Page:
Organisations should be open with people about what personal data they collect from people and for what purpose – for example whether the data will be used to help deliver a service for them, be linked with other information about them, be shared with other organisations or be used for research purposes.

This may include:

  • Publishing clear and accessible information about what personal data they collect and the purpose of collection at the point at which people sign up for a service

  • Making a register of information available as open data about the personal data they collect, have access to, and why, including where they are receiving access from a third party

This principle is already reflected in some data protection laws (GDPR, for example).


2) Organisations should be open with people about how they use personal data

Organisations should be publishing information openly about how they use different kinds of personal data, for example to deliver a service, conduct analysis or simply maintain records. They should keep this information up to date. This information is to help people understand how their data is used at a high level, and the level of detail provided should reflect that.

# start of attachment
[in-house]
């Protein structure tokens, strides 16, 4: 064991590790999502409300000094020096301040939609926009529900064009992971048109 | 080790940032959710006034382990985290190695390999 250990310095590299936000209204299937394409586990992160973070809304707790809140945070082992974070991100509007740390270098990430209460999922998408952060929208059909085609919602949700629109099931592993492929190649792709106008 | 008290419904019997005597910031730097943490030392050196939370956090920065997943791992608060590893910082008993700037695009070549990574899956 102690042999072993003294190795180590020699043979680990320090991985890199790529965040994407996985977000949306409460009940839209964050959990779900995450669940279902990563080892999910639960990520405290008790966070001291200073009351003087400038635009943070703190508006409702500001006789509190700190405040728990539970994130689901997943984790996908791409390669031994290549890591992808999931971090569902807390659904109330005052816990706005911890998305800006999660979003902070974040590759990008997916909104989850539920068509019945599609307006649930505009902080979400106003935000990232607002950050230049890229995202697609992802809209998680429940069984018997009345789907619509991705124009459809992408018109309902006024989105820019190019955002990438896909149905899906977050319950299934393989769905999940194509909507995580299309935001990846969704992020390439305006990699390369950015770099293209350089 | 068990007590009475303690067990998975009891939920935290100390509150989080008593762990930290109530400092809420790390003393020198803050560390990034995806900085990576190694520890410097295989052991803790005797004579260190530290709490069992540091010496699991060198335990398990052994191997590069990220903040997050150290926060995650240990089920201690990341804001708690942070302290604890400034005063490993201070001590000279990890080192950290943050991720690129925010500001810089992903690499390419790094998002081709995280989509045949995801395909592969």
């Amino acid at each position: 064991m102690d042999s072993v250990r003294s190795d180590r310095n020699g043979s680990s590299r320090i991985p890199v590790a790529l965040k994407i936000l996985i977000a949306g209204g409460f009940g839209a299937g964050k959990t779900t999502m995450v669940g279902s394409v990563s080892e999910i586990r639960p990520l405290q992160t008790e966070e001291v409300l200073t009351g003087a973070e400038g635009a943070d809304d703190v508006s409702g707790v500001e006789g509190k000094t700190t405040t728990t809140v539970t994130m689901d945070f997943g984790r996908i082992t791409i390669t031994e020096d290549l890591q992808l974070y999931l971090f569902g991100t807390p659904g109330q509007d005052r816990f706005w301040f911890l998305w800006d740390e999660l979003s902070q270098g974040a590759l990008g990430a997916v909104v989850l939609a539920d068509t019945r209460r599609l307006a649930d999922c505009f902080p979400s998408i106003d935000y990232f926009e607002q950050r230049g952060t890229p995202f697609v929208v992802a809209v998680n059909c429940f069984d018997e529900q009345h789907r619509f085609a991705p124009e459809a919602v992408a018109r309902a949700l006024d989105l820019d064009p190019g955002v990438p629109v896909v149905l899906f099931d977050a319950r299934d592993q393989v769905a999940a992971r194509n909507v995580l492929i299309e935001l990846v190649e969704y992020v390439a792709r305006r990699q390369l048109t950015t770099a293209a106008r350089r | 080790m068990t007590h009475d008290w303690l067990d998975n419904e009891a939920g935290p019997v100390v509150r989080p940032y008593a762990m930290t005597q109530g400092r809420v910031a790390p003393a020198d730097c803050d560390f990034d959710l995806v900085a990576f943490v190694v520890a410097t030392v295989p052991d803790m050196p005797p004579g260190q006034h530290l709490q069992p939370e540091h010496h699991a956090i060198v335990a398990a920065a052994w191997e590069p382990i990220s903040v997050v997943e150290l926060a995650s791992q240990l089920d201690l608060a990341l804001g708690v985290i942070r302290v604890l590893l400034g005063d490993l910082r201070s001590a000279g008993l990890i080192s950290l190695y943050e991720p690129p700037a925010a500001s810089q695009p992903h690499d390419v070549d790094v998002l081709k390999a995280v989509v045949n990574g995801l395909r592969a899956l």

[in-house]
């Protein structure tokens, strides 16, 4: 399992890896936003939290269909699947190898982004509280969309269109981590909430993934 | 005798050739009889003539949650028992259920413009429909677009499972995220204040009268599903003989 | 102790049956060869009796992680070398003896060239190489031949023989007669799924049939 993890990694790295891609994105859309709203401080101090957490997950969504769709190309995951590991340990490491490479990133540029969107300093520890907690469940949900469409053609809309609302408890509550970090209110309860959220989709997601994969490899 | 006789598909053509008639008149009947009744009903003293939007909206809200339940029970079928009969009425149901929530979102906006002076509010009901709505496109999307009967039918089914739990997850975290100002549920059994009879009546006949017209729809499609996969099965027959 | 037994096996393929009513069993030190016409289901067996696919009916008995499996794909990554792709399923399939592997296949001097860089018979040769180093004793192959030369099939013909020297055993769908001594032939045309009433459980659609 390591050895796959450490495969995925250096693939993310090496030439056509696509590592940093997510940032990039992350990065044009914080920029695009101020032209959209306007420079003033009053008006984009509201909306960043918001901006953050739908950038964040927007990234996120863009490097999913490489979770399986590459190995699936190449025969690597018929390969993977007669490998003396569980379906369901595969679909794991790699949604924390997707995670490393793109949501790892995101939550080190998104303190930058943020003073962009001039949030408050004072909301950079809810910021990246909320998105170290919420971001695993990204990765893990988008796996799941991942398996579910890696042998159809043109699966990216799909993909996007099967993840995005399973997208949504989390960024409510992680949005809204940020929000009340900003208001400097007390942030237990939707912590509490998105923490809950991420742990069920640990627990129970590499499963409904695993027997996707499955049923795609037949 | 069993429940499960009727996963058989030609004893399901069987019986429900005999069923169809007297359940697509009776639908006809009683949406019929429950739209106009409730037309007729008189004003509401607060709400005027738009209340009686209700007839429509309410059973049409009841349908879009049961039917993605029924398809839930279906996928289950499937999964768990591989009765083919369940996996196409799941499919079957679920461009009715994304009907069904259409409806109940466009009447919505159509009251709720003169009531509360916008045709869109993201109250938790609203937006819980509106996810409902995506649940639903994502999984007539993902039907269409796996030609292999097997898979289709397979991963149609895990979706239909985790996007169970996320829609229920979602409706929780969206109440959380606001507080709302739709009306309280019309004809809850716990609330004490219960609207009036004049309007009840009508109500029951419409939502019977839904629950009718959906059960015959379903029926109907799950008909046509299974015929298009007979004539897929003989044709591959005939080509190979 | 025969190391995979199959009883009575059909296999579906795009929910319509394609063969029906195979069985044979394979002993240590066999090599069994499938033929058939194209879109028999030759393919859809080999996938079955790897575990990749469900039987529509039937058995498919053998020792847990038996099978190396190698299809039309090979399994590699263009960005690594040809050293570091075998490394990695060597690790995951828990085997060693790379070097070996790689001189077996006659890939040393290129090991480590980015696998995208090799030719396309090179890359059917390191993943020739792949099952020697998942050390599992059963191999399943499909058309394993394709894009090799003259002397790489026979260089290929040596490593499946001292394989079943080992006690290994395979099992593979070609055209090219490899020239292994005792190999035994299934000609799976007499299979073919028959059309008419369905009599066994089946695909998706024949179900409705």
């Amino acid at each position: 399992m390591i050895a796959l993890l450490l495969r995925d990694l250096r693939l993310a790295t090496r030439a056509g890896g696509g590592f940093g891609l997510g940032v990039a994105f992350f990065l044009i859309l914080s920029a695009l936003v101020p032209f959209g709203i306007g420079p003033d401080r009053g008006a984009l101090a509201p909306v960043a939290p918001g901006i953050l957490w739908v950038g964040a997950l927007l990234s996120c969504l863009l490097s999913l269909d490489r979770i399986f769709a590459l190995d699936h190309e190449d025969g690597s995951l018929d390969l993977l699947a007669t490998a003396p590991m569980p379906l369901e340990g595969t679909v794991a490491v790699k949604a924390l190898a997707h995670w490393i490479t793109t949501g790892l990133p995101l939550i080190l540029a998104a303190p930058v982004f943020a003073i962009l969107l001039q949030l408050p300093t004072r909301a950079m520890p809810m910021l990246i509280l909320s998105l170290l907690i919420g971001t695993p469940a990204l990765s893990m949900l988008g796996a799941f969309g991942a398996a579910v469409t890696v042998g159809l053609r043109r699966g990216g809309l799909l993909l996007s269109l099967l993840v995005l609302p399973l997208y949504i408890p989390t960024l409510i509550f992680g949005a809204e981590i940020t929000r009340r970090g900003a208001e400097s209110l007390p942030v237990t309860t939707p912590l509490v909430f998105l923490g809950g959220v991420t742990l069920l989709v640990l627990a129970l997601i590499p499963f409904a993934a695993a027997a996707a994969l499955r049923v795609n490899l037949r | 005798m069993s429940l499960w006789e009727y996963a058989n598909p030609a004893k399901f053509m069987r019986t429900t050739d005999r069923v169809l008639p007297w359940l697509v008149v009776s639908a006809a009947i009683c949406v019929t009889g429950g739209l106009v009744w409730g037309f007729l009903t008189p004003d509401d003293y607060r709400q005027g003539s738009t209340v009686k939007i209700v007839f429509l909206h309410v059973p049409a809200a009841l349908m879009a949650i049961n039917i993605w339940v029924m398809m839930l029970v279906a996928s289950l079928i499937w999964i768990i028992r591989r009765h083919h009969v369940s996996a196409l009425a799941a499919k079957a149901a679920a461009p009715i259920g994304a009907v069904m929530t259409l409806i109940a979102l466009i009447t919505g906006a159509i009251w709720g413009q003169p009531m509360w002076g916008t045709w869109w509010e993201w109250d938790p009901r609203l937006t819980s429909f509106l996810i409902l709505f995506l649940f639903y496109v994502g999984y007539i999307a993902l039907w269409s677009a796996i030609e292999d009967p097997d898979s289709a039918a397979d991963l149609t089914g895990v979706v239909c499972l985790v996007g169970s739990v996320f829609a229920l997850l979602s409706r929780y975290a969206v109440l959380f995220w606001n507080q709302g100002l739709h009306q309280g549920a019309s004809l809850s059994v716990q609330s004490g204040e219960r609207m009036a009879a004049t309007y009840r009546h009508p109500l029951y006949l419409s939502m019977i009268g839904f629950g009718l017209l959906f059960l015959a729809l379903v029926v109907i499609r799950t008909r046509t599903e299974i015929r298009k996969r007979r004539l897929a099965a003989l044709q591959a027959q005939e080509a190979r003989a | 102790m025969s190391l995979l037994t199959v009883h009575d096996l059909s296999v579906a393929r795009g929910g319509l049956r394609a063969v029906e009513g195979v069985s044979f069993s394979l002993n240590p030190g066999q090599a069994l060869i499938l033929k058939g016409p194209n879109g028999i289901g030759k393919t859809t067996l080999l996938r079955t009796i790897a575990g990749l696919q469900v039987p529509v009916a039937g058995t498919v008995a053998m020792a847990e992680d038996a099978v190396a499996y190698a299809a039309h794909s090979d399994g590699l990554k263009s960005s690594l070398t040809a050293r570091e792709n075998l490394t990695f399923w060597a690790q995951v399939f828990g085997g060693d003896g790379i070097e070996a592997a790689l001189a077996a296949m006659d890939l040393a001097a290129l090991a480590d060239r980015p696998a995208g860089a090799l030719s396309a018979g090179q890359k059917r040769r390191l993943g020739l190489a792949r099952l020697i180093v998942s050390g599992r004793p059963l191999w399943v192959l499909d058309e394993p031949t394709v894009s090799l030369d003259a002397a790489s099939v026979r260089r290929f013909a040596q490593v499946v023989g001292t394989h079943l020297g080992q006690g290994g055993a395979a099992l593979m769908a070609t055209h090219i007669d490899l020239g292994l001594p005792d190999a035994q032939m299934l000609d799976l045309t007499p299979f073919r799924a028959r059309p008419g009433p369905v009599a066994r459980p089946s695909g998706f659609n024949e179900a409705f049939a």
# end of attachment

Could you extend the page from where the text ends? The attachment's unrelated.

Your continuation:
This may include:

  • An open and regularly updated register of purposes for which they collect and use different kinds of personal data

  • Notifications provided to people who have provided personal data about any changes to how their personal data is being used


3) Organisations should be open with people about the way personal data is shared

When organisations share personal data with other people or organisations, they should be open about what data exactly they are sharing; with whom; for what purpose; under what conditions; and for what return (eg financial return, or because it’s a necessary part of providing a person with a service).

This may include:

  • An open and regularly updated dataset on their website detailing what personal data they are sharing; with which organisations or individuals; why; and with what limitations on use

  • Maintaining accurate individual records of how people’s personal data is being shared with other organisations and people – this will enable organisations to reply to requests from people about who has access to their data, and follow through any changes/deletion of that data (this is required, for example, under the GDPR’s right to be forgotten)


4) Organisations should be open with people about the way personal data is secured

Organisations should be open about the way personal data is secured, to the extent that is possible without increasing the risk of security breaches.

This may include:

  • Regularly publishing information online about security audits that are carried out, any data breaches that take place, and responses to those breaches.

  • Publishing the details of, and reports from any independent security auditors where it is safe to do so

  • Providing feedback mechanisms for people to get in touch regarding any potential flaws in their data security


5) Organisations should explain to people how they make decisions about them using their data